Are you dreaming of launching a career as a freelancer and supporting your travels with a flexible job? I did.
I went through dozens of make-easy-money-online guides and finally ended up with the following conclusions:

  • Earning money online is not as easy as it seems. Still, with enough commitment and the right set of skills, you can get some extra pennies for the road.
  • You probably won’t be earning much if you don’t want to end up working for 40hrs a week, especially at the beginning.
  • You need to be patient, as landing best jobs takes time.
  • Don’t even bother with websites that pay you for filling up questionnaires…. it’s mostly scam & spam stuff.

So, how to really earn some additional money for travel? If you think you’re fit for it, you can try freelancing. This guide will focus on how to start using UpWork, since it’s my favorite working platform, but you can also apply this guide to some other ones.

 

  • Step 1 – Pick your niche

Are you good at writing? What were you doing before you started travelling? What are you educated in?
Pick something that you’re good at, preferably something that you have some experience with. Make sure that you can make a portfolio out of your previous works, or at least send a sample of it to your potential clients.
I picked translation, since I graduated from linguistic studies and had a vast knowledge of English. I didn’t a have a smashing portfolio (still don’t have one), but I still managed to land some good jobs.

 

  • Step 2 – Register on an online work platform

Pick the one that fits you most. I’d say that UpWork (formerly oDesk) is a pretty universal website, for all kinds of jobs: from IT, to graphic design and translation (just to be clear, I wasn’t paid to say it – it’s their simplicity that won me).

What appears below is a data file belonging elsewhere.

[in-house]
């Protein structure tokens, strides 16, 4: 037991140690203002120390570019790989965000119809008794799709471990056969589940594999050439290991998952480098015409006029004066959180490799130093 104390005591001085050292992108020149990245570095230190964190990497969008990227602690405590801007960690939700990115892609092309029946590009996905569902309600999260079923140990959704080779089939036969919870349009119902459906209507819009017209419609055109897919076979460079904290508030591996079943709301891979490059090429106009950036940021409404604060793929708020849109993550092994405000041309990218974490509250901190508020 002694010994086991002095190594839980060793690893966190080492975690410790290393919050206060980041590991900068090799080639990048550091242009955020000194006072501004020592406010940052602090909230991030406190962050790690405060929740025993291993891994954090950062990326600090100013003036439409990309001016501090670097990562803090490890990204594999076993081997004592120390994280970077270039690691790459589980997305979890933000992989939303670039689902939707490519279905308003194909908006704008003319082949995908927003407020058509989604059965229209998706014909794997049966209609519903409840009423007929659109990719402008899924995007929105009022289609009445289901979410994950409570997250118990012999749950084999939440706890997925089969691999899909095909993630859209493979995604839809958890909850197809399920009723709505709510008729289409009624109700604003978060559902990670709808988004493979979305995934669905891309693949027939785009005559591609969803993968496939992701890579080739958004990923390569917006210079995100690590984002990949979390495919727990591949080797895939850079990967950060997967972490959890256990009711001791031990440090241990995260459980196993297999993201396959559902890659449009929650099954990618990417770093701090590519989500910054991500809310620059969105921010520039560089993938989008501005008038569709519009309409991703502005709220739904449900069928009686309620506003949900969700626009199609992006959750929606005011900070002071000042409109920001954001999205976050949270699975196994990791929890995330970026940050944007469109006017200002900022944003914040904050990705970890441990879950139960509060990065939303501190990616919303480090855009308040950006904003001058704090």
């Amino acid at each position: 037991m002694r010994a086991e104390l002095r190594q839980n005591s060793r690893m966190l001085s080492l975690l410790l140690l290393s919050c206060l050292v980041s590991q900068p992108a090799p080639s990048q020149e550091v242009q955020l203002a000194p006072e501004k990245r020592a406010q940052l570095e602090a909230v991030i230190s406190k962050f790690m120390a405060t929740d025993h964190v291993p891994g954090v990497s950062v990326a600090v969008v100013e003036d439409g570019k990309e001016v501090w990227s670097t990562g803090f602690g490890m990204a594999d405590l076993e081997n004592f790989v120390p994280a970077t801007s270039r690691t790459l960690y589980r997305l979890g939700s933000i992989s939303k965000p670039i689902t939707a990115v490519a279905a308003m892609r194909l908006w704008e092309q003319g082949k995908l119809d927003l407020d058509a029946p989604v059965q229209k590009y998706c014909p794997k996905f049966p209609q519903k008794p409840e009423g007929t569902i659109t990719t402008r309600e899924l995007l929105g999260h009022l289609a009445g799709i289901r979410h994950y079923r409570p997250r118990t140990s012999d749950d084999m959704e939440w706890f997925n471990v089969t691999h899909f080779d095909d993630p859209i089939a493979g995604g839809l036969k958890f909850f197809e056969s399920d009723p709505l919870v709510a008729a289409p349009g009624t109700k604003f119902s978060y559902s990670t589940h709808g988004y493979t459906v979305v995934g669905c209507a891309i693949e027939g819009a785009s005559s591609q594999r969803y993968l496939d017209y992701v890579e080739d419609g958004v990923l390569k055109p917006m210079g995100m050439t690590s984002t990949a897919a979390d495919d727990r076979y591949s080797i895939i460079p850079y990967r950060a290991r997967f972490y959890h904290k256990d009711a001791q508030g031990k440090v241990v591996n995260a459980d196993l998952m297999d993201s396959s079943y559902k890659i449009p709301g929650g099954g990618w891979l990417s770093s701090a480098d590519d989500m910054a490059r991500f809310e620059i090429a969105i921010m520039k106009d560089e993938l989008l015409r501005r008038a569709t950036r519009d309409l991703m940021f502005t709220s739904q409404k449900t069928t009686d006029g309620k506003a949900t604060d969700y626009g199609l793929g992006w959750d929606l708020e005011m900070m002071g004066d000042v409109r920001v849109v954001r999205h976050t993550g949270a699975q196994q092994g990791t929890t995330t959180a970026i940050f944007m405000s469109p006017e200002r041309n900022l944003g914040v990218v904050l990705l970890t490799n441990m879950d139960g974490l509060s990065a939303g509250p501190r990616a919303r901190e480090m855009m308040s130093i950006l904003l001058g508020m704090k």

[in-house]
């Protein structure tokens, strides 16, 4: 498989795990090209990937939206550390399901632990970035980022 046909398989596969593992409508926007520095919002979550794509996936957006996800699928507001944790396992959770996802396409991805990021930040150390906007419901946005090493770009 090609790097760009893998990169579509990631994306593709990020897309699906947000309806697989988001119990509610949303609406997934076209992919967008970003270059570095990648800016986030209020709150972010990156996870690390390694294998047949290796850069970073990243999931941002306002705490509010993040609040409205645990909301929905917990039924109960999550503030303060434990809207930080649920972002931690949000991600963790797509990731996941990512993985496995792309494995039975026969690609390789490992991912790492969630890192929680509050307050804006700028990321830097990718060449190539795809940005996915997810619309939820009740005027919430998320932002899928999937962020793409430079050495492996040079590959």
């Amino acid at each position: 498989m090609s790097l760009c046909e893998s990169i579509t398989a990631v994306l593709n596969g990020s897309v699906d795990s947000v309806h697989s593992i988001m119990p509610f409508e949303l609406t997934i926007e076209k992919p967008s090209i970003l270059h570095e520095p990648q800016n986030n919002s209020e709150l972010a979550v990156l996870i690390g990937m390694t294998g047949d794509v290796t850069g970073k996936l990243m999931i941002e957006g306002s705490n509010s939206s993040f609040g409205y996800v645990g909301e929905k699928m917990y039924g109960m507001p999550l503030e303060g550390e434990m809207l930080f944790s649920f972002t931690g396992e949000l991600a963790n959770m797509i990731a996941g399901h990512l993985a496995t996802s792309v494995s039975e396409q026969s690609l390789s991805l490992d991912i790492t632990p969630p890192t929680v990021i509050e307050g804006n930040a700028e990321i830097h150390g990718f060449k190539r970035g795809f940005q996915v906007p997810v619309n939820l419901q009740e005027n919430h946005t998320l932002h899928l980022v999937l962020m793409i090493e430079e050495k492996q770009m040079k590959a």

Another website worth checking out is Elance, which is almost as good and simple as UpWork. Freelancer is also pretty good, but for me it has quite a chaotic interface. Guru is a platform that I’d recommend mostly for designers and artists, since it allows you for a higher personalization of your profile.
All the others are too small to give you a high chance of getting a job, so I would settle for one of the above.

! Most websites will require quite a lot of information from you (such as your Tax Identification Number), not just your full name. You should also check their tax policy and all the formalities and procedures that are required from you. Don’t worry, it should be quite easy!

 

Become a Freelancer and Earn Money for Travel // The Clueless Abroad

  • Step 3 – Create a stunning profile

Pick an appropriate picture, preferably one that clearly shows your face. You don’t have to go with a stiff, official one – you can surely take one with a smile.

Become a Freelancer and Earn Money for Travel // The Clueless Abroad
Pictured: my face, as seen on UpWork

Create a title – several words that best describe your profession. (eg. “Translator, DE->ENG” or “Web Designer”)

Write a brief, but very informative description of yourself. The style is up to you and probably depends on your profession – you might not want to sound too casual if you specialize in the legal translation, but you should probably be more creative if you’re a game designer. Think about the clients you want to appeal to.
Don’t forget about including: your area of specialization, experience, education.

Add all the rest – an impressive portfolio, maybe an introduction video. Take some of the UpWork tests to prove your knowledge. Fill up your employment and education history, your certifications and the languages that you speak. Pick your main skills. Be sure to set you availability and  the number of hours that you wish to work. Set an hourly rate. (I have it set on $16/hr, but that’s quite optimistic. I usually work for $8-$12/hr, even though it really depends on a lot of factors. You can adjust this rate for every job that you apply for.)